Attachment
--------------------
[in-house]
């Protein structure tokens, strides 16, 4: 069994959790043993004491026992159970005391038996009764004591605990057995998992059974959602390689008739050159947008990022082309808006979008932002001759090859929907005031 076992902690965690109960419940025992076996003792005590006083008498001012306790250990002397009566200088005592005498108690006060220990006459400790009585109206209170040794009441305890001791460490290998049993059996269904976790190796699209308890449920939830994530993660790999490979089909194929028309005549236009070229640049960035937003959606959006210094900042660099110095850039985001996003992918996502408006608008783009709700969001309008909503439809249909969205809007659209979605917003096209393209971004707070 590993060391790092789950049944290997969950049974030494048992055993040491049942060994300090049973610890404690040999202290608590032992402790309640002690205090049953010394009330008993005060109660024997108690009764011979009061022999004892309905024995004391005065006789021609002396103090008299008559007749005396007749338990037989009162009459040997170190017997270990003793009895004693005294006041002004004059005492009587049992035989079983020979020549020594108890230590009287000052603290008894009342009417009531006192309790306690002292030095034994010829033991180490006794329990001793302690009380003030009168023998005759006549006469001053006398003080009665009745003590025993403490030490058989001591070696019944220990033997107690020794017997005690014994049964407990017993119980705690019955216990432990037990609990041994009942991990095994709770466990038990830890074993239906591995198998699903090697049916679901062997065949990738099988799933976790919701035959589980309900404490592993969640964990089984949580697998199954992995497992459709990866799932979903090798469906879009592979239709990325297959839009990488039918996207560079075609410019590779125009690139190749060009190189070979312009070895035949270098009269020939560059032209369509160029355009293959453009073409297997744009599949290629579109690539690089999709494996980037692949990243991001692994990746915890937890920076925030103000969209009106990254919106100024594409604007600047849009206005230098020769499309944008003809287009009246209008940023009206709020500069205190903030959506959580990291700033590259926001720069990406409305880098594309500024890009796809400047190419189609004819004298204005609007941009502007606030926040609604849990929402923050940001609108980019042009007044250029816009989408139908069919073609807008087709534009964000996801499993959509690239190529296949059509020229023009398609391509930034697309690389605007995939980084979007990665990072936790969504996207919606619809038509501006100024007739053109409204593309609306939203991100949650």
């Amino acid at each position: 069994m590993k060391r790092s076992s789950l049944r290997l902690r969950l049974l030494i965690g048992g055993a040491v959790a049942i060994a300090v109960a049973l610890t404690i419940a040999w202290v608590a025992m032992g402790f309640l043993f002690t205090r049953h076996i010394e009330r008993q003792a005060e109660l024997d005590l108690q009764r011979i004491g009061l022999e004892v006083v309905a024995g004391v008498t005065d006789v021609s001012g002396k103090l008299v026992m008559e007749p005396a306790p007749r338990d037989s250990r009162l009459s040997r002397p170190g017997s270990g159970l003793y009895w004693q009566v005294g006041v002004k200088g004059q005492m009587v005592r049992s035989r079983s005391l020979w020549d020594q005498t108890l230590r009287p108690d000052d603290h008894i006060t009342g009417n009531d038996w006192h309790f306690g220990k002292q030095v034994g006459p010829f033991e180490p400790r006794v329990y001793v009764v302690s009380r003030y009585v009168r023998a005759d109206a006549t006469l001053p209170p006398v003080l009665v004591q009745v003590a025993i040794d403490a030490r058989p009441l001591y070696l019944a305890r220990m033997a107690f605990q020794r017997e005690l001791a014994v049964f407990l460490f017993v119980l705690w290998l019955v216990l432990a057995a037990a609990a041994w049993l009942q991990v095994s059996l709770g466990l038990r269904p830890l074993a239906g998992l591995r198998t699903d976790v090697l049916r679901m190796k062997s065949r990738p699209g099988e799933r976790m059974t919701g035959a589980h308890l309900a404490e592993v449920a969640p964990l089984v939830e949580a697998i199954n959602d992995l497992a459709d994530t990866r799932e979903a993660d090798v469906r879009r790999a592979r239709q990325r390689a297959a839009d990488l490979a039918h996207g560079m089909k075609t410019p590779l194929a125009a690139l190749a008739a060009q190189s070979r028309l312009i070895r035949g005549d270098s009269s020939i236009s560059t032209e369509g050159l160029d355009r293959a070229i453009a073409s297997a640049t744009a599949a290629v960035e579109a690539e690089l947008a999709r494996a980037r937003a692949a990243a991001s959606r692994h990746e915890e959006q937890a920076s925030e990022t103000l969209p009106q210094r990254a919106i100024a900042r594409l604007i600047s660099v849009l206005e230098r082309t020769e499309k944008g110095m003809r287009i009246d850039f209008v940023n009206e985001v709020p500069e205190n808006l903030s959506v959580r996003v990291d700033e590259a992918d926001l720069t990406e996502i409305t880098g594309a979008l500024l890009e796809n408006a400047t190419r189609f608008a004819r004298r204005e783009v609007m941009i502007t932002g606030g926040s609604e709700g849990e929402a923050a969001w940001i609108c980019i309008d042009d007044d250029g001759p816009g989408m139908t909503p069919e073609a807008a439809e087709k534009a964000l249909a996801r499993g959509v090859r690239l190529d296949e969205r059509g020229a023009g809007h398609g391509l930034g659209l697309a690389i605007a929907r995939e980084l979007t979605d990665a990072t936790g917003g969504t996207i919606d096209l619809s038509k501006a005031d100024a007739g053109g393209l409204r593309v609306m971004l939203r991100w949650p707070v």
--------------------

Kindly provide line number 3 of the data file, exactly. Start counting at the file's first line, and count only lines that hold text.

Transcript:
């Amino acid at each position: 069994m590993k060391r790092s076992s789950l049944r290997l902690r969950l049974l030494i965690g048992g055993a040491v959790a049942i060994a300090v109960a049973l610890t404690i419940a040999w202290v608590a025992m032992g402790f309640l043993f002690t205090r049953h076996i010394e009330r008993q003792a005060e109660l024997d005590l108690q009764r011979i004491g009061l022999e004892v006083v309905a024995g004391v008498t005065d006789v021609s001012g002396k103090l008299v026992m008559e007749p005396a306790p007749r338990d037989s250990r009162l009459s040997r002397p170190g017997s270990g159970l003793y009895w004693q009566v005294g006041v002004k200088g004059q005492m009587v005592r049992s035989r079983s005391l020979w020549d020594q005498t108890l230590r009287p108690d000052d603290h008894i006060t009342g009417n009531d038996w006192h309790f306690g220990k002292q030095v034994g006459p010829f033991e180490p400790r006794v329990y001793v009764v302690s009380r003030y009585v009168r023998a005759d109206a006549t006469l001053p209170p006398v003080l009665v004591q009745v003590a025993i040794d403490a030490r058989p009441l001591y070696l019944a305890r220990m033997a107690f605990q020794r017997e005690l001791a014994v049964f407990l460490f017993v119980l705690w290998l019955v216990l432990a057995a037990a609990a041994w049993l009942q991990v095994s059996l709770g466990l038990r269904p830890l074993a239906g998992l591995r198998t699903d976790v090697l049916r679901m190796k062997s065949r990738p699209g099988e799933r976790m059974t919701g035959a589980h308890l309900a404490e592993v449920a969640p964990l089984v939830e949580a697998i199954n959602d992995l497992a459709d994530t990866r799932e979903a993660d090798v469906r879009r790999a592979r239709q990325r390689a297959a839009d990488l490979a039918h996207g560079m089909k075609t410019p590779l194929a125009a690139l190749a008739a060009q190189s070979r028309l312009i070895r035949g005549d270098s009269s020939i236009s560059t032209e369509g050159l160029d355009r293959a070229i453009a073409s297997a640049t744009a599949a290629v960035e579109a690539e690089l947008a999709r494996a980037r937003a692949a990243a991001s959606r692994h990746e915890e959006q937890a920076s925030e990022t103000l969209p009106q210094r990254a919106i100024a900042r594409l604007i600047s660099v849009l206005e230098r082309t020769e499309k944008g110095m003809r287009i009246d850039f209008v940023n009206e985001v709020p500069e205190n808006l903030s959506v959580r996003v990291d700033e590259a992918d926001l720069t990406e996502i409305t880098g594309a979008l500024l890009e796809n408006a400047t190419r189609f608008a004819r004298r204005e783009v609007m941009i502007t932002g606030g926040s609604e709700g849990e929402a923050a969001w940001i609108c980019i309008d042009d007044d250029g001759p816009g989408m139908t909503p069919e073609a807008a439809e087709k534009a964000l249909a996801r499993g959509v090859r690239l190529d296949e969205r059509g020229a023009g809007h398609g391509l930034g659209l697309a690389i605007a929907r995939e980084l979007t979605d990665a990072t936790g917003g969504t996207i919606d096209l619809s038509k501006a005031d100024a007739g053109g393209l409204r593309v609306m971004l939203r991100w949650p707070v």